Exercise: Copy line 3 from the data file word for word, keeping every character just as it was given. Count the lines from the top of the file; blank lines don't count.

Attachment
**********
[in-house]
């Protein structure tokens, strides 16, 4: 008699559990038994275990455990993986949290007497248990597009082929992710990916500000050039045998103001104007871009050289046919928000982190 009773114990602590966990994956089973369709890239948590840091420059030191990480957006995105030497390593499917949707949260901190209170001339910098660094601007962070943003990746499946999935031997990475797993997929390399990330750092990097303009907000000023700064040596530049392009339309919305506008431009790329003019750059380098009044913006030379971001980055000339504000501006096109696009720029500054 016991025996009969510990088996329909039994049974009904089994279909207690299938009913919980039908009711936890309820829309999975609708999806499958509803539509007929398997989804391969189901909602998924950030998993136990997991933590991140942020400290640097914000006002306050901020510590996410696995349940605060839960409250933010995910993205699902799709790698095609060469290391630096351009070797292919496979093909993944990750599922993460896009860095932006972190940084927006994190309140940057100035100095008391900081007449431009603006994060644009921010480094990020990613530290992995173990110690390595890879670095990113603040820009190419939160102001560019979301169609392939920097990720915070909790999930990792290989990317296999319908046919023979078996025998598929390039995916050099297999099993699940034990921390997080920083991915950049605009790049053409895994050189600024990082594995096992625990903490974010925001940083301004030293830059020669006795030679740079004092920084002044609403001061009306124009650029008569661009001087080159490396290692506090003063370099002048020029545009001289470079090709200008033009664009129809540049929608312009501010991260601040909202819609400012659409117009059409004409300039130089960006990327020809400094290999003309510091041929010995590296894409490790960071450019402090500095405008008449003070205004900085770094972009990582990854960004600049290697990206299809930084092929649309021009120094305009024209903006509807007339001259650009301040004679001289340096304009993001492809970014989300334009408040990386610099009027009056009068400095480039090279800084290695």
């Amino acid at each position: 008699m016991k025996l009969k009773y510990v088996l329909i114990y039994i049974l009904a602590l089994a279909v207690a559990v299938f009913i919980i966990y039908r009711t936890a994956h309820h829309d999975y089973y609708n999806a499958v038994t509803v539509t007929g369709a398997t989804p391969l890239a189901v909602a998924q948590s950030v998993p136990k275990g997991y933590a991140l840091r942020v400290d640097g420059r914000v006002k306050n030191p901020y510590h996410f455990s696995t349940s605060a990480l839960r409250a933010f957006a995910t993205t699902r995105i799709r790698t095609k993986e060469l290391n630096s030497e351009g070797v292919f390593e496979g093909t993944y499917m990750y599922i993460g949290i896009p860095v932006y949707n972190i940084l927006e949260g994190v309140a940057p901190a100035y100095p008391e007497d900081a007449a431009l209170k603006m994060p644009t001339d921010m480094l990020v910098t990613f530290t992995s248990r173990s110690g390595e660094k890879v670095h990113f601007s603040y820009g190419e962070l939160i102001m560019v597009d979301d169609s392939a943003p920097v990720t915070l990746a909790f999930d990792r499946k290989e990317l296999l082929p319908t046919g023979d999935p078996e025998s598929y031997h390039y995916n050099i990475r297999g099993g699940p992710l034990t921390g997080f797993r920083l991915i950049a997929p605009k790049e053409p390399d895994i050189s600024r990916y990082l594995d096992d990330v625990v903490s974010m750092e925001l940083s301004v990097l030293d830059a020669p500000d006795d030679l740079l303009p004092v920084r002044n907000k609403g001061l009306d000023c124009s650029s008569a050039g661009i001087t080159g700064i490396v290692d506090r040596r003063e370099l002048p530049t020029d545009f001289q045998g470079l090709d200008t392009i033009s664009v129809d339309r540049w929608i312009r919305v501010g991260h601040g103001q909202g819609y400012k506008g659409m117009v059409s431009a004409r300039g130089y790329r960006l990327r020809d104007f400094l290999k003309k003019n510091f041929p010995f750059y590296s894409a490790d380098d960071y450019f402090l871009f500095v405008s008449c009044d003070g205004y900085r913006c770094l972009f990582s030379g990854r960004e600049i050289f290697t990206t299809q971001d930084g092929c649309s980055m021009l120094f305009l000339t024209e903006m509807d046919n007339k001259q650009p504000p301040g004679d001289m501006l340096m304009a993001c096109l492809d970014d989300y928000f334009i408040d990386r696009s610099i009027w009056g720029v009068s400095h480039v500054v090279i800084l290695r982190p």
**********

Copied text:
């Amino acid at each position: 008699m016991k025996l009969k009773y510990v088996l329909i114990y039994i049974l009904a602590l089994a279909v207690a559990v299938f009913i919980i966990y039908r009711t936890a994956h309820h829309d999975y089973y609708n999806a499958v038994t509803v539509t007929g369709a398997t989804p391969l890239a189901v909602a998924q948590s950030v998993p136990k275990g997991y933590a991140l840091r942020v400290d640097g420059r914000v006002k306050n030191p901020y510590h996410f455990s696995t349940s605060a990480l839960r409250a933010f957006a995910t993205t699902r995105i799709r790698t095609k993986e060469l290391n630096s030497e351009g070797v292919f390593e496979g093909t993944y499917m990750y599922i993460g949290i896009p860095v932006y949707n972190i940084l927006e949260g994190v309140a940057p901190a100035y100095p008391e007497d900081a007449a431009l209170k603006m994060p644009t001339d921010m480094l990020v910098t990613f530290t992995s248990r173990s110690g390595e660094k890879v670095h990113f601007s603040y820009g190419e962070l939160i102001m560019v597009d979301d169609s392939a943003p920097v990720t915070l990746a909790f999930d990792r499946k290989e990317l296999l082929p319908t046919g023979d999935p078996e025998s598929y031997h390039y995916n050099i990475r297999g099993g699940p992710l034990t921390g997080f797993r920083l991915i950049a997929p605009k790049e053409p390399d895994i050189s600024r990916y990082l594995d096992d990330v625990v903490s974010m750092e925001l940083s301004v990097l030293d830059a020669p500000d006795d030679l740079l303009p004092v920084r002044n907000k609403g001061l009306d000023c124009s650029s008569a050039g661009i001087t080159g700064i490396v290692d506090r040596r003063e370099l002048p530049t020029d545009f001289q045998g470079l090709d200008t392009i033009s664009v129809d339309r540049w929608i312009r919305v501010g991260h601040g103001q909202g819609y400012k506008g659409m117009v059409s431009a004409r300039g130089y790329r960006l990327r020809d104007f400094l290999k003309k003019n510091f041929p010995f750059y590296s894409a490790d380098d960071y450019f402090l871009f500095v405008s008449c009044d003070g205004y900085r913006c770094l972009f990582s030379g990854r960004e600049i050289f290697t990206t299809q971001d930084g092929c649309s980055m021009l120094f305009l000339t024209e903006m509807d046919n007339k001259q650009p504000p301040g004679d001289m501006l340096m304009a993001c096109l492809d970014d989300y928000f334009i408040d990386r696009s610099i009027w009056g720029v009068s400095h480039v500054v090279i800084l290695r982190p």